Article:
Pundits who are finding fault with American democratic institutions right now need to begin their diagnosis by looking at what ailes the Republican Party.
One of the things that you’re going to be reading plenty of, particularly when the budget battles kick in again this fall, is that the American democratic system is broken. Jacob Hacker and Oona Hathaway have a typical example in the New York Times today. Their claim: Congress is dysfunctional, leading to power grabs by the president and a general erosion of normal American democratic processes.
I don’t agree. For one thing, as of now it appears that everyone successfully managed to get to a deal. The fact that both sides fought hard up to the deadline isn’t really a sign of a flaw in the system; it’s more or less what you would expect.
But I do think there’s something broken, and it isn’t the system: it’s the GOP. The problem isn’t that they’re very conservative. Even a party with policy preferences to the right of Rand Paul could, in theory, manage to bargain with even a very liberal Democratic Party. The problem, rather, is that the GOP’s incentives are skewed. Rather than caring about policy, they appear to care more about symbolism, such as a Balanced Budget Amendment, than about actual policy. Rather than caring about cutting the best deal they can get, they appear to care more about proving their loyalty to the cause (they refused to deal on health care even though so doing might have gotten them more of what they wanted). This requires them to oppose Democratic presidents regardless of what it means in substantive gains or losses.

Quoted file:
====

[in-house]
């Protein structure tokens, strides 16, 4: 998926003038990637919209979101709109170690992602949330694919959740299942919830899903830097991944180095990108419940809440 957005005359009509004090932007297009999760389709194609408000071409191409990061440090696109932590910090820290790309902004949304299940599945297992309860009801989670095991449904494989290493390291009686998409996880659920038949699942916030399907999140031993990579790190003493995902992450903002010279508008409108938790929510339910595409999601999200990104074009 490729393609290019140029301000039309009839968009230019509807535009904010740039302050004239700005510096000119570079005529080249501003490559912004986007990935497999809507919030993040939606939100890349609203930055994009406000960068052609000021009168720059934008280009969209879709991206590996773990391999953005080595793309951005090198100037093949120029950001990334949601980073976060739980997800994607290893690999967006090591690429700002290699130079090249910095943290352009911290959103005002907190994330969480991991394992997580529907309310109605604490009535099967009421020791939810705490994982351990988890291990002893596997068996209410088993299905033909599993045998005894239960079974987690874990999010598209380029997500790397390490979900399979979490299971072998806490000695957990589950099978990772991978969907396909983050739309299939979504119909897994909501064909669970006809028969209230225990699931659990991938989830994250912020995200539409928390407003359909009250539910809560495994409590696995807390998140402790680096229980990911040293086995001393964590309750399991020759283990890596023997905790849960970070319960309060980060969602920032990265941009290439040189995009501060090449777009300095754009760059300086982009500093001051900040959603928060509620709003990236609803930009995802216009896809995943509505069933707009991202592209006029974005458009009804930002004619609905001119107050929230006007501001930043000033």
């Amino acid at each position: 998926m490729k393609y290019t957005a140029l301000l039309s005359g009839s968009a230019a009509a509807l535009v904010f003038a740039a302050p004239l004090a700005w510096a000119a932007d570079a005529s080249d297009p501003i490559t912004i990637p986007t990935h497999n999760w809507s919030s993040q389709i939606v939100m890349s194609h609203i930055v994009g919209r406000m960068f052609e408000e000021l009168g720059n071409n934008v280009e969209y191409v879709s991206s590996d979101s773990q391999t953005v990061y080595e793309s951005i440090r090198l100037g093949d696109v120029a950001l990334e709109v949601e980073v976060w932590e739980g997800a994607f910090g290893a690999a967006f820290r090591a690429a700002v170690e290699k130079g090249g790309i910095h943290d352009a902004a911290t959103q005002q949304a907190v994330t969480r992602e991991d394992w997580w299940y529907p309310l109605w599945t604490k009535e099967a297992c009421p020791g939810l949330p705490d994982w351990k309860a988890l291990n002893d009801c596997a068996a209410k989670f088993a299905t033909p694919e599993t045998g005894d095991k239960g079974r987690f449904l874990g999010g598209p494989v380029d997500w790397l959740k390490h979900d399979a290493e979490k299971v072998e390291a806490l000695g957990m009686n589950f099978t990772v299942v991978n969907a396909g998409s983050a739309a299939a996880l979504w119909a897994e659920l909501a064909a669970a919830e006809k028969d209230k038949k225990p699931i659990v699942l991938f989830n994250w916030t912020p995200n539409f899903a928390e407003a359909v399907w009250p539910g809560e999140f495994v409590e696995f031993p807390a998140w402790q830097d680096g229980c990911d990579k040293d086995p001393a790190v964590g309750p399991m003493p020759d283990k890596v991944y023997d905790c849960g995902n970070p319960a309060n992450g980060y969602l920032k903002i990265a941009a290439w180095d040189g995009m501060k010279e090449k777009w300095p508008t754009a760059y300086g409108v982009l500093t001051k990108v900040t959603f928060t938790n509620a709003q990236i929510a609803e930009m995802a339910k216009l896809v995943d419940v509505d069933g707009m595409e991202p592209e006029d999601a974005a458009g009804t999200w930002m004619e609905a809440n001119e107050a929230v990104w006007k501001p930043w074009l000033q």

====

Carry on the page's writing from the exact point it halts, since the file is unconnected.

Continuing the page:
The result is that Republicans wind up following the lead of hucksters and talk show hosts, even when it leads them to strange places. And that, not anything inherent in Congress even in polarized times, winds up yielding a dysfunctional legislative process. After all, despite the usual bruises and bumps, Congress proved able to legislate reasonably effectively during the four years of Democratic control, and particularly under unified government in 2009-2010. It’s only now, and during the years of unified Republican control, that we are seeing long-time observers complain about a broken Congress or the worst Congress ever. But it’s not Congress that’s broken. It’s the Republican Party.